If we go by movies and TV, murders are most frequently committed with semi-automatic pistols in either 9mm or .45 caliber. Whether it’s a crime of passion, a gangbanger spray-down, or a calculated assassination, the camera prefers the sleek, sexy lines of a semi-automatic over the bulkier revolver. Novels too seem to contain an overwhelming penchant for the semi-auto pistol. This is natural since the variety of semi-auto pistols has mushroomed in the past 30 years. A semi-auto pistol generally holds more rounds than a revolver and is easier to reload in a high-stress situation. Increased firepower is an attractive feature.
For writers, another beauty of the semi-automatic pistol is that it leaves evidence behind: shell casings. Even readers who have never owned or handled a gun now assume that at the scene of a crime there will be one or more empty casings thrown from fired weapons. To be sure, a shell casing offers a great deal of information that can be used as evidence to both solve a crime and to convict the perpetrator.
Most cartridge casings are made from brass. Brass is softer than the steel which is used to make the business components of a pistol: barrel, firing pin, ejector, firing chamber. The steel of these components will leave scratches and indentations on brass. For instance, the firing pin in a specific gun hits a bullet primer in a specific place every time. This spot may be centered or off center to the left or right or up or down. The indentation will have a specific depth. The surface of the firing pin will leave microscopic scratches on the primer that correspond to the wear marks on the firing pin. Those specific characteristics of that specific firing pin in that specific gun will match the empty shell casing to the gun and are hard evidence for prosecutors.
Likewise, the marks made from the ejector claw that pulls the empty casing out of the firing chamber are also specific, measurable, and effective as evidence. And if the criminal didn’t use gloves while loading the gun, the brass may also contain his fingerprints.
Writers make great hay with these pieces of evidence. That’s why they like to use semi-automatic guns in crimes. Without them, solving the crime would be more difficult.
But here’s the problem. Other than for a sudden crime of passion, why would the perpetrator of any planned crime choose to leave evidence behind? Any professional would want to minimize the data points that police could use to link a crime to him. Writers sometimes throw in “forensic countermeasures” like having the criminal pick up his shell casings. It makes for good storytelling, but in the real world, does this make sense? Why drop evidence and then have to pick it up and run the risk that one of those casings lands under a sofa or pops out a window? How long would you hang around looking for your shell casings after you’ve committed a nasty crime?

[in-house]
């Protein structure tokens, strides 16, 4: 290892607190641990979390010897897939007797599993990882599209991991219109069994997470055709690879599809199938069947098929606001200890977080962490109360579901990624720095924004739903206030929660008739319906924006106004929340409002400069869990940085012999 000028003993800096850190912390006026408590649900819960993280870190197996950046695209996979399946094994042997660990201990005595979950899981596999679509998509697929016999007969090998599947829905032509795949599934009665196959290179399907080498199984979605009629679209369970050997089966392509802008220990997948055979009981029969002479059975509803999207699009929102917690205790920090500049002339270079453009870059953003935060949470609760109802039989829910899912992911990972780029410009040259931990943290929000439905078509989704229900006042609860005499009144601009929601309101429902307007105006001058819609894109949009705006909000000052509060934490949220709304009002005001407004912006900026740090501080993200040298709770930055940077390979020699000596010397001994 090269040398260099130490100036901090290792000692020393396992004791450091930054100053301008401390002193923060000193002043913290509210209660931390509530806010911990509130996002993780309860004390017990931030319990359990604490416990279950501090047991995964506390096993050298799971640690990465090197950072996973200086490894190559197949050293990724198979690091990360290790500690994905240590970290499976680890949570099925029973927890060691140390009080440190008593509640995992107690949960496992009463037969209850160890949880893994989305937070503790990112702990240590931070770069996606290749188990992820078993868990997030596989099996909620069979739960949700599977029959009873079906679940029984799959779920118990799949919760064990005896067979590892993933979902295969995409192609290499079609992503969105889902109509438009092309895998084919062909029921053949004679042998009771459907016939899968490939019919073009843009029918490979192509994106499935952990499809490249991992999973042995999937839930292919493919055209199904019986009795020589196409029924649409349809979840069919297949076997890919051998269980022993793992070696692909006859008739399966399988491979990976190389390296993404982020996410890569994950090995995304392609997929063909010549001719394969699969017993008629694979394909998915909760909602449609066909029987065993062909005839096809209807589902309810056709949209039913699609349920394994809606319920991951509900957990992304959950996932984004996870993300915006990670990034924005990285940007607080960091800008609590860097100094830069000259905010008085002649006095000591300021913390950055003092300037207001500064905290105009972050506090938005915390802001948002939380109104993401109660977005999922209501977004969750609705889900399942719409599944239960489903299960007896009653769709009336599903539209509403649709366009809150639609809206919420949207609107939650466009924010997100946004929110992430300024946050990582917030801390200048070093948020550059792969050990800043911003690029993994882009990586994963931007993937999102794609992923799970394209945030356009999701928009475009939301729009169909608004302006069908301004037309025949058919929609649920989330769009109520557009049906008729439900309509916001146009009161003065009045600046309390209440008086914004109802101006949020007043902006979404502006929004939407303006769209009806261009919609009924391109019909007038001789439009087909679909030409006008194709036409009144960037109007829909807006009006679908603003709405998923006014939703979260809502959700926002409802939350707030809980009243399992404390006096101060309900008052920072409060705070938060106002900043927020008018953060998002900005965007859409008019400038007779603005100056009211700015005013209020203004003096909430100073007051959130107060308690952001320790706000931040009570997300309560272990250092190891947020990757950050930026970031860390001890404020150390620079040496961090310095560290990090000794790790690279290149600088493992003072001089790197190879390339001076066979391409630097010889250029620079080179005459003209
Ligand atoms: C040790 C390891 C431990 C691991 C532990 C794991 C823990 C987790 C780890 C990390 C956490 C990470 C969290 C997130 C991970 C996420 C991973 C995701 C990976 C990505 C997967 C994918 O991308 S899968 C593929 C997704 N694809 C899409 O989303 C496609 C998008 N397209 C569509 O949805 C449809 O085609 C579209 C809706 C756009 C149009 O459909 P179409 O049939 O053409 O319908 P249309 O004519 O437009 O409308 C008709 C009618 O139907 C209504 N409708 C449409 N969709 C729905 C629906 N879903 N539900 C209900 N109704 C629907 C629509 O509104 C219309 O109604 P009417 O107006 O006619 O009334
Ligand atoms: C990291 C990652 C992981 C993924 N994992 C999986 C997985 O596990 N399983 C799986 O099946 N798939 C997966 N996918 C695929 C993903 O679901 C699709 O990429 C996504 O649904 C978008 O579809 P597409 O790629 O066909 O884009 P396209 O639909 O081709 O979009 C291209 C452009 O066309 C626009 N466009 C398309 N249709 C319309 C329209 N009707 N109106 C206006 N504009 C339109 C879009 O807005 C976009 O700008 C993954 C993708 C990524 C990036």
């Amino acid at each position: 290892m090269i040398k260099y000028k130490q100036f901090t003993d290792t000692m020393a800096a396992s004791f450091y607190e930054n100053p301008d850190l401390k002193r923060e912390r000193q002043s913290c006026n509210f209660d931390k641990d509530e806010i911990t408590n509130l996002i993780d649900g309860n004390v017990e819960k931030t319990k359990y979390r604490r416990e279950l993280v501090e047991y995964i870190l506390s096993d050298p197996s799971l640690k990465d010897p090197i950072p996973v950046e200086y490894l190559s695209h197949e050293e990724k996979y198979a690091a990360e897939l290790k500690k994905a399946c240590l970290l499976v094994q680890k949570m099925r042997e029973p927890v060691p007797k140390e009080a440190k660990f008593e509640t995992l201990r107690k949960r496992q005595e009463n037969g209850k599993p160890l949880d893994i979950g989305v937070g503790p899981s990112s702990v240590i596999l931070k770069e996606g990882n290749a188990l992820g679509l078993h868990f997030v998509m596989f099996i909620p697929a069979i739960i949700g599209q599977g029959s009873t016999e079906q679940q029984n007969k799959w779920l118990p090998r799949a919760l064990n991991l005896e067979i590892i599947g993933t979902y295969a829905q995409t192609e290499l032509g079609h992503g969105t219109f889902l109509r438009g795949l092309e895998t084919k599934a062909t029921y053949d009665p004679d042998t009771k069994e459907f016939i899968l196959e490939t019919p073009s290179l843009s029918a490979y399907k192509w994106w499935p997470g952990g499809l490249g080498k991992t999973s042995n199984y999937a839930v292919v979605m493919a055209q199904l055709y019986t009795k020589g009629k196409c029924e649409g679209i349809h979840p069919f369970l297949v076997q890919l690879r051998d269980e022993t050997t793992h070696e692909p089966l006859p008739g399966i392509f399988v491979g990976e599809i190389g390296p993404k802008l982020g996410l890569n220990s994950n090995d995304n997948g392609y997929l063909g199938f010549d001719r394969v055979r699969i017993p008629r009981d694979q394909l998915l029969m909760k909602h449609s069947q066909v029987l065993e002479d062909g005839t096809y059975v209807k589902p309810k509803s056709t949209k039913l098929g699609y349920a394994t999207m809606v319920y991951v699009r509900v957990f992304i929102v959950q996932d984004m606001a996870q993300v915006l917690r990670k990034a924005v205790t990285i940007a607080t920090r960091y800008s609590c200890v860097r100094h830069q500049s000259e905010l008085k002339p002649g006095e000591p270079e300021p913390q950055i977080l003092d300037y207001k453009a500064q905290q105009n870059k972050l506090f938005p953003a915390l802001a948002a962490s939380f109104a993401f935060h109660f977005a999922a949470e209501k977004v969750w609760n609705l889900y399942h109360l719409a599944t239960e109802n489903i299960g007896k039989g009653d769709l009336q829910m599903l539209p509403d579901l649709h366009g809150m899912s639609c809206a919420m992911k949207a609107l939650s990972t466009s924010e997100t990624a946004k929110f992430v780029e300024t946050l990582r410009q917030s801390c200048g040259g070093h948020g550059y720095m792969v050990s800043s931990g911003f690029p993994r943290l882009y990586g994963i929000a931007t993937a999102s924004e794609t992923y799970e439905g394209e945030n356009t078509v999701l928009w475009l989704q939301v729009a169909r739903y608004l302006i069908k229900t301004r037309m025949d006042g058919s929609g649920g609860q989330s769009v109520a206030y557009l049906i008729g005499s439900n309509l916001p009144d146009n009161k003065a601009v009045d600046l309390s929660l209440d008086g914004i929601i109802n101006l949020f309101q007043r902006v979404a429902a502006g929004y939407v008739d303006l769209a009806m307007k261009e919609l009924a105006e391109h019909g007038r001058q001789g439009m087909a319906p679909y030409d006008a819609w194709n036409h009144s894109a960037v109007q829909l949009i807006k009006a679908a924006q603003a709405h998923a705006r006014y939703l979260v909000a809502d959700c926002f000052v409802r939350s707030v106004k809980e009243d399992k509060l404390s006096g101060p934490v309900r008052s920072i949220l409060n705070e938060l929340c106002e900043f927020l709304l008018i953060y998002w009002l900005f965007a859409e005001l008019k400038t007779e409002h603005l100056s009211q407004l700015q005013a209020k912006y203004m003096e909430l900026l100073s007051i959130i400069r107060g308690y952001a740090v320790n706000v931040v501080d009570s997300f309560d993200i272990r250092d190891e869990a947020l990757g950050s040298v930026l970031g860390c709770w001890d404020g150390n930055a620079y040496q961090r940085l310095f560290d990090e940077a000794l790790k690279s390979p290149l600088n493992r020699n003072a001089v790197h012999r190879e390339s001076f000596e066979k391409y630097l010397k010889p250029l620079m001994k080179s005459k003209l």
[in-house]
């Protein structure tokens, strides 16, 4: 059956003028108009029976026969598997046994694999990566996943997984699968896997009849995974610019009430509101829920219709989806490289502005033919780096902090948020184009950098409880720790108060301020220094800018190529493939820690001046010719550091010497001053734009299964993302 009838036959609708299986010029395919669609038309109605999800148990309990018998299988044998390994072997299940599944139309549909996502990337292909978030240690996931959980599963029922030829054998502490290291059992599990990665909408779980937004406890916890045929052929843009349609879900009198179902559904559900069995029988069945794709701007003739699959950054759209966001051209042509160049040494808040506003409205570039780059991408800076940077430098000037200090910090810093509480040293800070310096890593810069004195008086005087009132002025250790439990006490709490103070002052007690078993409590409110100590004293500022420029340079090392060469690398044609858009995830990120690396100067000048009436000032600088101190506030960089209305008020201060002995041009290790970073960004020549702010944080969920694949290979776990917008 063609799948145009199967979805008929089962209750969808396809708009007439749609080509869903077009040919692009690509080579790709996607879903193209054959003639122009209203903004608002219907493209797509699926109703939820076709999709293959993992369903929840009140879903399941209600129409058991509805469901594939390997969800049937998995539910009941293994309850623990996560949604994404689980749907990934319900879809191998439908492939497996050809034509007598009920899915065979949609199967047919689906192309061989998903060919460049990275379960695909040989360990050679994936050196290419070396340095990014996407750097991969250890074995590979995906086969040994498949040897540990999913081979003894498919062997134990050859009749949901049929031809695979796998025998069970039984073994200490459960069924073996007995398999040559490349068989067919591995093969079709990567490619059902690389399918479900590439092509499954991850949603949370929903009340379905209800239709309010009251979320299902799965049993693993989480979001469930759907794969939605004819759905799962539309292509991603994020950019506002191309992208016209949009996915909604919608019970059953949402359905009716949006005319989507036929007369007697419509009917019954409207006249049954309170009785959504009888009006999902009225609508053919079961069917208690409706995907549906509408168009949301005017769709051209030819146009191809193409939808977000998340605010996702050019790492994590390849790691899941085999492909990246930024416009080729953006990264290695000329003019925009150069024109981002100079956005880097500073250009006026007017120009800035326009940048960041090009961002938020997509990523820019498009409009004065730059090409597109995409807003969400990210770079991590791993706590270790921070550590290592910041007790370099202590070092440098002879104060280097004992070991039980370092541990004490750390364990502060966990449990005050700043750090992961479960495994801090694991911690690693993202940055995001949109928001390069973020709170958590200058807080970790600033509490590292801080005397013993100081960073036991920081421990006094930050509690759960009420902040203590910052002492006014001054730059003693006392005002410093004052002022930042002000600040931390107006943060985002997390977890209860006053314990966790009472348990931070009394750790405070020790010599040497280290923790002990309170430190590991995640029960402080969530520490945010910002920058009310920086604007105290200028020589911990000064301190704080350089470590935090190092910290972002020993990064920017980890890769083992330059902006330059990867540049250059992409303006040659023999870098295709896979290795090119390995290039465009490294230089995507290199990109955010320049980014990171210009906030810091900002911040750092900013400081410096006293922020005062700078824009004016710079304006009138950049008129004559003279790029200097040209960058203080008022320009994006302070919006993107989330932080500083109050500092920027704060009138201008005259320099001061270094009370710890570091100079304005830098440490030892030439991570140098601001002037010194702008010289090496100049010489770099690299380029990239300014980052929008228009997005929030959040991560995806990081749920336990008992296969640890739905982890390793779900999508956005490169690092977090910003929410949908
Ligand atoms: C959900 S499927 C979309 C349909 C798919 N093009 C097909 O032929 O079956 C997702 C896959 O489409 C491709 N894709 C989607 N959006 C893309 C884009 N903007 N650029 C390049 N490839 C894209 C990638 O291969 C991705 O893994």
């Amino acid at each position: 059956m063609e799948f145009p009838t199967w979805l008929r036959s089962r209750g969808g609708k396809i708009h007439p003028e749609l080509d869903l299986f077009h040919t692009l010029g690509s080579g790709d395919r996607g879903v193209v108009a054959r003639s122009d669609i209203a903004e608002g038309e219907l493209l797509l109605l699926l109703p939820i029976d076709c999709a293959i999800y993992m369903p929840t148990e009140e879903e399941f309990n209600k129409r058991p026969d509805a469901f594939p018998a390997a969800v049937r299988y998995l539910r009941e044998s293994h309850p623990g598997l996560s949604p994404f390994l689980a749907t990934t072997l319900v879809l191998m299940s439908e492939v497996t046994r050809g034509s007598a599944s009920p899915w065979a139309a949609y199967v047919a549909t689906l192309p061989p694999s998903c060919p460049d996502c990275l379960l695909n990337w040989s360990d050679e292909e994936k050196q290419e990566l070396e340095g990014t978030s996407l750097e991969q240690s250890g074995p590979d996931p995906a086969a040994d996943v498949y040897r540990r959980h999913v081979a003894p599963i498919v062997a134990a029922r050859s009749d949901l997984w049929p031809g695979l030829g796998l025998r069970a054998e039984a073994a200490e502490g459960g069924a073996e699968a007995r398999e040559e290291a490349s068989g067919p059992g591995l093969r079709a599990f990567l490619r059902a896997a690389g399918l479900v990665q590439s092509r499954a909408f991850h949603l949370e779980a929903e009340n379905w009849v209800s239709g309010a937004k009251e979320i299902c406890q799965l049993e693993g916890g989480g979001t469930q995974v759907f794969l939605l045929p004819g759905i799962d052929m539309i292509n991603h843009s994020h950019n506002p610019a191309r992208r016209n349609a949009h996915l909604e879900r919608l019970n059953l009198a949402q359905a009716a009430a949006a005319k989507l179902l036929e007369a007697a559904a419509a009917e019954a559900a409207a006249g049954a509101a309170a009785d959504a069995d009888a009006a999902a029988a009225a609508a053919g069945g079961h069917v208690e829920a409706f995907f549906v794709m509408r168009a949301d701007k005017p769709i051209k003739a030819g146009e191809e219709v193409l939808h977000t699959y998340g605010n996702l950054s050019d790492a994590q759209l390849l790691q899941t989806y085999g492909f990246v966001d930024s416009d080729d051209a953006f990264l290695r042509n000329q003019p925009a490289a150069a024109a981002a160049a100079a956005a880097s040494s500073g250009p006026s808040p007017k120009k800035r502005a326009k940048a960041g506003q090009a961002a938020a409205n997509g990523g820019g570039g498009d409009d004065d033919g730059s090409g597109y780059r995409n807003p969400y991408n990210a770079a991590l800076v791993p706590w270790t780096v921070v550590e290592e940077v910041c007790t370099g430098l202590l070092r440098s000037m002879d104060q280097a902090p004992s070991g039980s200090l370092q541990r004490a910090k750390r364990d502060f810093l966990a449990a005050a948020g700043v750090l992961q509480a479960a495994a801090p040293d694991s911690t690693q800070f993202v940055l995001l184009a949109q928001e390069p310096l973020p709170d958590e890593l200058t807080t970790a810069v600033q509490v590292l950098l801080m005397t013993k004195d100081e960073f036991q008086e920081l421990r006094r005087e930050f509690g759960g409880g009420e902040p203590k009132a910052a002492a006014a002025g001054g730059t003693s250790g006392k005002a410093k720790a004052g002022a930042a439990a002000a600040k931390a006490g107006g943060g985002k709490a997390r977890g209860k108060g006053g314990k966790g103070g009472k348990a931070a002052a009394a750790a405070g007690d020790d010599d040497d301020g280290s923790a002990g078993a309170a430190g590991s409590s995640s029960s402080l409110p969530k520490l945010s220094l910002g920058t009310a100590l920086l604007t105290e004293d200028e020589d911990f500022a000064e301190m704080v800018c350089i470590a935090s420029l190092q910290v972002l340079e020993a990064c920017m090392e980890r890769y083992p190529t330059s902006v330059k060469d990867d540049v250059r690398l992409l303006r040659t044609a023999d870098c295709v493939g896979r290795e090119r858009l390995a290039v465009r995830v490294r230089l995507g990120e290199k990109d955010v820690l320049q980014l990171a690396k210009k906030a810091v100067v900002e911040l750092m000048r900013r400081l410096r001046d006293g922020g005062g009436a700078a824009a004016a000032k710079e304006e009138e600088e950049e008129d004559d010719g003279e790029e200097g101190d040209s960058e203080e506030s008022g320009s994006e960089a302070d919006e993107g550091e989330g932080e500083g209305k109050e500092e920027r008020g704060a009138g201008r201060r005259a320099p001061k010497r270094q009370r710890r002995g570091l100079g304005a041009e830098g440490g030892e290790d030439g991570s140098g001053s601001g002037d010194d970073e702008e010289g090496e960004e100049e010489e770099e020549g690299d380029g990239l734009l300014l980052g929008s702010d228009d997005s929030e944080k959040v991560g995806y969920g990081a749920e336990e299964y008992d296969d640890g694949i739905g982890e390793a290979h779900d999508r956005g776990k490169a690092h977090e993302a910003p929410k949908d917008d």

In any crime a hundred things can go wrong and if the criminal thinks of even half of them, he’s a genius. The best forensic countermeasure would be to use a revolver. The fired shell casings stay in the gun’s cylinder.
What kind of revolver should the criminal use? This depends on the situation. If a robbery is involved or if the criminal can’t get very close to his victim, something like a .357 magnum or .44 magnum would probably be the weapons of choice. They are accurate and have plenty of penetrating power to shoot through a car door or a wall or some other protection the criminal might encounter. Their use also would depend on the criminal’s concerns about noise. They’re loud guns.
For a quieter crime, such as a close-up mob hit, a .22 caliber revolver is frequently used. When the killer can get close to his target, even though this is a fairly weak cartridge, it is very effective. A .22 using a sub-sonic round could be shot in a home and the sound would not be heard down the block. Up close, a head shot is the assassin’s choice because the .22 bullet will penetrate the skull and usually won’t come out. Instead, the bullet usually spins around the curved interior of the skull, creating massive damage and assuring almost instant death.
A criminal’s gun selection can provide the writer with interesting plot points and can be used to show the criminal’s expertise or lack of it.
Matthew Bayan is a writer and a firearms expert. Learn more at www.matthewbayan.com.